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Achilles Rehab (2/3)

Achilles Rehab Essentials: Part 2 of 3 on Achilles Tendon Pain

Since tendon pain often can be traced to doing too much, too fast, it's important to look at your training history for any trends that may have overloaded the tendon. These might include recent changes in intensity (adding more speed work), hill training, getting new shoes, or increasing your mileage. Evaluating & addressing these things can often enable you to make small changes while continuing to run versus completely shutting things down.

Learning what tendons do and don't like is also important in keeping them happy. For example, tendons don’t respond super well to compression. Prolonged calf stretches can actually lead to more irritation in many cases - the Achilles can get compressed against the heel bone. In addition, tendons do best with moderate workloads - both under- AND over-loading can change the tendon’s structure in negative ways. Part of the art of rehab is finding the sweet spot of loading to promote positive changes in the tendon, while avoiding the negative impacts of both rest and excessive stress. To see healthy changes in tendons, long-term, heavy & consistent loading is necessary.

If you’re having Achilles tendon pain, the first thing I suggest is to find a physical therapist who is knowledgeable about the demands of running - it’s important to have guidance throughout the rehab process.

To direct more specific Achilles tendon rehab, it can be helpful to classify it. In the acute stage, the tendon is sensitized & irritated from just one or a few bouts of overload. For example: if you went outside and did hill sprints for the first time in 2 years, your Achilles might get sore because it suddenly had to do a lot more work than it’s accustomed to. During this acute stage, calming things down is one of the main goals. Ways to do this without resorting to medications include: changing or avoiding painful activities (such as running) for a short period, avoiding aggressive calf stretching, and/or doing isometric exercises. While we know calming shi* down is important, treatments targeting only pain relief don’t address building that tendon back up. So you gotta do some other stuff to maintain the ability of the tendon to tolerate & do work! To do this, we need to apply some level of stress to the tendon. For very irritable tendons, this could be as simple as using the muscle against very low resistance (like a light resistance band), in a position that’s not uncomfortable. Isometrics, or contracting the muscle without moving, can get it working and also relieve some pain.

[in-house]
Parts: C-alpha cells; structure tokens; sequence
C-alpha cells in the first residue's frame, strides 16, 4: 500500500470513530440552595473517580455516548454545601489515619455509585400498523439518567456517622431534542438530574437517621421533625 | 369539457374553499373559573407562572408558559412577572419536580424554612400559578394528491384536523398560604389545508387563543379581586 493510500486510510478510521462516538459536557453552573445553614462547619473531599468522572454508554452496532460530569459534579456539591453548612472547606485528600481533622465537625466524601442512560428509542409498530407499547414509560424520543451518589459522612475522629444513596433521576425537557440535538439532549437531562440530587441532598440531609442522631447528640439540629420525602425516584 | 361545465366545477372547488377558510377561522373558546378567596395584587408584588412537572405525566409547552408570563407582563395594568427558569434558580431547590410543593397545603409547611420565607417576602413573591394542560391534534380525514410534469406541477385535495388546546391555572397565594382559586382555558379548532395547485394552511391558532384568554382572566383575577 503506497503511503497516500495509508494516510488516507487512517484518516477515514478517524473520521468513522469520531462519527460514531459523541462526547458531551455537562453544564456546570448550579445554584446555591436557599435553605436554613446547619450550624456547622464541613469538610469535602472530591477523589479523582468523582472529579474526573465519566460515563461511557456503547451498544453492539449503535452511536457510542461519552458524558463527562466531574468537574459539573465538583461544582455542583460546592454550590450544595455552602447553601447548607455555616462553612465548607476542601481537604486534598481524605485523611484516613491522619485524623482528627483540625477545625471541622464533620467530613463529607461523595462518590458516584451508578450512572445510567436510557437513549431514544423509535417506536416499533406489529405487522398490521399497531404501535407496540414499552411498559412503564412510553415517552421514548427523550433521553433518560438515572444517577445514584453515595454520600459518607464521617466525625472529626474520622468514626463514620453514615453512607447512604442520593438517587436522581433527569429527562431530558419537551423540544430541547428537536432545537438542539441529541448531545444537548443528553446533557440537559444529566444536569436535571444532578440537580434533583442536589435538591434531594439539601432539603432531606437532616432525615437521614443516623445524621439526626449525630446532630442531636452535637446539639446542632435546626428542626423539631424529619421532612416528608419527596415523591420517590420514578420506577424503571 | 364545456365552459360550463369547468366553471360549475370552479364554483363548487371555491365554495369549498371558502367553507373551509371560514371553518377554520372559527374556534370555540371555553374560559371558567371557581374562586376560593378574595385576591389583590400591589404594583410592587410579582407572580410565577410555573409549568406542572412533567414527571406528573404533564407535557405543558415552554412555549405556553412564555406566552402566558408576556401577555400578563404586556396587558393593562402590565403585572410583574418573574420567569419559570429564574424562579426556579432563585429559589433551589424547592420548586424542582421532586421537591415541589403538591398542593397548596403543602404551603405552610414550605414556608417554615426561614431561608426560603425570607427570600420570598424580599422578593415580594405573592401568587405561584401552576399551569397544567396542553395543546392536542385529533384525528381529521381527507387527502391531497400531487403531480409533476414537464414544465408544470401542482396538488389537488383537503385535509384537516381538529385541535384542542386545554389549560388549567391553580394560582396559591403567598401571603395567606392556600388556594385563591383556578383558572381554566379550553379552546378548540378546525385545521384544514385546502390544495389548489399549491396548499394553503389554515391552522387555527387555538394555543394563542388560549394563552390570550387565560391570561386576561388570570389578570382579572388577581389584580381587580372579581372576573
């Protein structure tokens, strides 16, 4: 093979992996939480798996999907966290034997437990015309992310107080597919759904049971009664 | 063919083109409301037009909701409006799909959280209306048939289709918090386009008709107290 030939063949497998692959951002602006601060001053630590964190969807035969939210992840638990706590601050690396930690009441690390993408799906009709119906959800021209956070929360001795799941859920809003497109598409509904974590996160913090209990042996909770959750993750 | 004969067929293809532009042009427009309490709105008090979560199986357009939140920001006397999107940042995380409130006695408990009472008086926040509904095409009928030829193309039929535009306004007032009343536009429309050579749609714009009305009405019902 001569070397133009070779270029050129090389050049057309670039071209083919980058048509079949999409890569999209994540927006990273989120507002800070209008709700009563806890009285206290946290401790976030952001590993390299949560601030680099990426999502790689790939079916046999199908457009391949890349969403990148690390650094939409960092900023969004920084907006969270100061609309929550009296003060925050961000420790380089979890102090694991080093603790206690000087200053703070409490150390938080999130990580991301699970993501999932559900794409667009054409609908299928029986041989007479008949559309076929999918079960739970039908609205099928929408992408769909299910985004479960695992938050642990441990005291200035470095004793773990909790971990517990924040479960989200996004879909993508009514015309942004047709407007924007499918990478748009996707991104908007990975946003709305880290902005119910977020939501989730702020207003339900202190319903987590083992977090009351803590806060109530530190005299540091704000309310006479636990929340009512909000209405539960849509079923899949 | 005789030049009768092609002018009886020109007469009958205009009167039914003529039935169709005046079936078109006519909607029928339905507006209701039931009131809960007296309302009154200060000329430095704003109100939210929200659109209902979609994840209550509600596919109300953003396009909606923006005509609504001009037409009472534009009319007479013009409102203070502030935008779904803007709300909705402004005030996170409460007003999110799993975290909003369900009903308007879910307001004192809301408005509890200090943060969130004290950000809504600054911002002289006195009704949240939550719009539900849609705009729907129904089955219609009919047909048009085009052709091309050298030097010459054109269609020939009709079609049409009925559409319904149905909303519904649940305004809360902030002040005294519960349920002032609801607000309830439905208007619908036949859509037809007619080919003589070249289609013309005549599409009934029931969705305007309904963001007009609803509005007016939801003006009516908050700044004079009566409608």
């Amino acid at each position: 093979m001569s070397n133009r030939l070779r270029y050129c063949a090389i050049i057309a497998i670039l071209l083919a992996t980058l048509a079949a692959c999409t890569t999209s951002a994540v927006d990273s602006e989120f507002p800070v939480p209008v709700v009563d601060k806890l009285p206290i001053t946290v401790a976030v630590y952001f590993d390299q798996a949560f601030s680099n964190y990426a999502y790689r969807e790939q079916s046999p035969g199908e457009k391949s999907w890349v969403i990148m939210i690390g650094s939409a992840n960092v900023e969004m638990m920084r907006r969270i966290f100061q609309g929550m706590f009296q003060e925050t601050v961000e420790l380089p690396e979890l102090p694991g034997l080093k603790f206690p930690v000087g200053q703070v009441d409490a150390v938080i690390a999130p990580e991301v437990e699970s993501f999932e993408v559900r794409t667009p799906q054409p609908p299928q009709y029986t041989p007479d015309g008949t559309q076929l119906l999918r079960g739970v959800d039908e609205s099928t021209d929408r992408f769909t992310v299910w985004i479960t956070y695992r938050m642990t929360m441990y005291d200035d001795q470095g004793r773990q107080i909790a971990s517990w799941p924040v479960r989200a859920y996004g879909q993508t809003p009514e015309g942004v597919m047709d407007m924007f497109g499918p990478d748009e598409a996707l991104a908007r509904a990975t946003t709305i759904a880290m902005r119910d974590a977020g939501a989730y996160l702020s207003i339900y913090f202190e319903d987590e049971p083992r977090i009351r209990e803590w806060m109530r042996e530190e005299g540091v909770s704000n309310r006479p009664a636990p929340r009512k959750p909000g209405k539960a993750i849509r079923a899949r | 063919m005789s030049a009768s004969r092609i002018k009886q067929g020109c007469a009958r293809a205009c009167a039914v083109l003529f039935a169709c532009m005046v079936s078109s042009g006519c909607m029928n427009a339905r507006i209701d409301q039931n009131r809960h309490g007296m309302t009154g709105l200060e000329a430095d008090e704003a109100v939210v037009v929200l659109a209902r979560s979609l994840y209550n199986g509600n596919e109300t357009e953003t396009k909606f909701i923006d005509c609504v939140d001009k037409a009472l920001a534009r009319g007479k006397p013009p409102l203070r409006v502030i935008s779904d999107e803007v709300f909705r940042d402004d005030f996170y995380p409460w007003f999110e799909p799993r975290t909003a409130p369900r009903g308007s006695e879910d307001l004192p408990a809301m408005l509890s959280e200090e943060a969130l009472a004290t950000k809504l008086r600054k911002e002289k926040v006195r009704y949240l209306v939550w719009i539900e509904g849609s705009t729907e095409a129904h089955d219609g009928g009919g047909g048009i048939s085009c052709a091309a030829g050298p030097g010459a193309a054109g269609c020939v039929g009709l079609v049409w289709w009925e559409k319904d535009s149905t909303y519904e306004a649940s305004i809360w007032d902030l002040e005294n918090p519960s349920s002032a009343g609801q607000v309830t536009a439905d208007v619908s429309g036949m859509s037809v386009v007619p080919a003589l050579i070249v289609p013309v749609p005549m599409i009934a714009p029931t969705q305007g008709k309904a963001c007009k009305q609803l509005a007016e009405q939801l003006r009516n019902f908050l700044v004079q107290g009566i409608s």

As the tendon starts to feel better, adding more resistance to isometrics (like switching from a band to a standing heel raise hold) or using the muscle through a range of motion (heel raises up and down) are good ideas for progressions. Again, finding the sweet spot at that particular point in time is important - you want to challenge it, but not overdo it. These exercises don’t necessarily need to be pain-free, either - working through a low level of discomfort does not delay progress & may actually be helpful in continued rehab. HOWEVER, for guidance on acceptable pain guidelines, it’s super helpful to have a knowledgeable PT on your team.

Along with exercise that focuses specifically on building the tendon back up, addressing muscles further up the chain is important. This could include lots of various things, but I encourage stuff like single leg bridges & side planks to challenge the hip without irritating the Achilles.

Examples of exercises for acute Achilles tendon pain are shown below. In all of these, it's important to avoid stretching the calf muscle through a big bend at the ankle, which can compress and further irritate the Achilles. These can be performed more frequently than typical resistance training routines particularly if they're allowing some pain relief.

The chronic stage of Achilles tendinopathy is often less painful but more persistent. You might feel some general tightness in the Achilles that flares up from time to time. Once symptoms are stable (meaning your pain isn’t severe or worsening consistently), managing load is your primary and best tool in dealing with a chronic tendon issue. This includes adequate rest and recovery between runs, management of speed-work & hill training, and heavy resistance training. An experienced PT can be extremely helpful in guiding you through this process.

Exercises for chronic Achilles tendinopathy can and should be loaded up with heavier weights than reactive cases. Low levels of discomfort are acceptable so long as you are not noticing increases in pain 24 hours later. It's important to take at least 48 hours between these exercises to allow the tendon time to recover. The videos below show minimal weight - for optimal tendon changes, you’ll want to use HEAVY resistance - this is where guidance from a coach and/or PT is needed. In addition to the isolated exercises below, incorporating multi-joint exercises is also appropriate.

Before you start running, it’s important to make sure you can tolerate energy storage & release and are able to walk without a lot of pushback from the Achilles tendon - we’ll delve into this more in Part 3.

If you’re having Achilles tendon pain, let’s chat - fill out the form below to get in touch!

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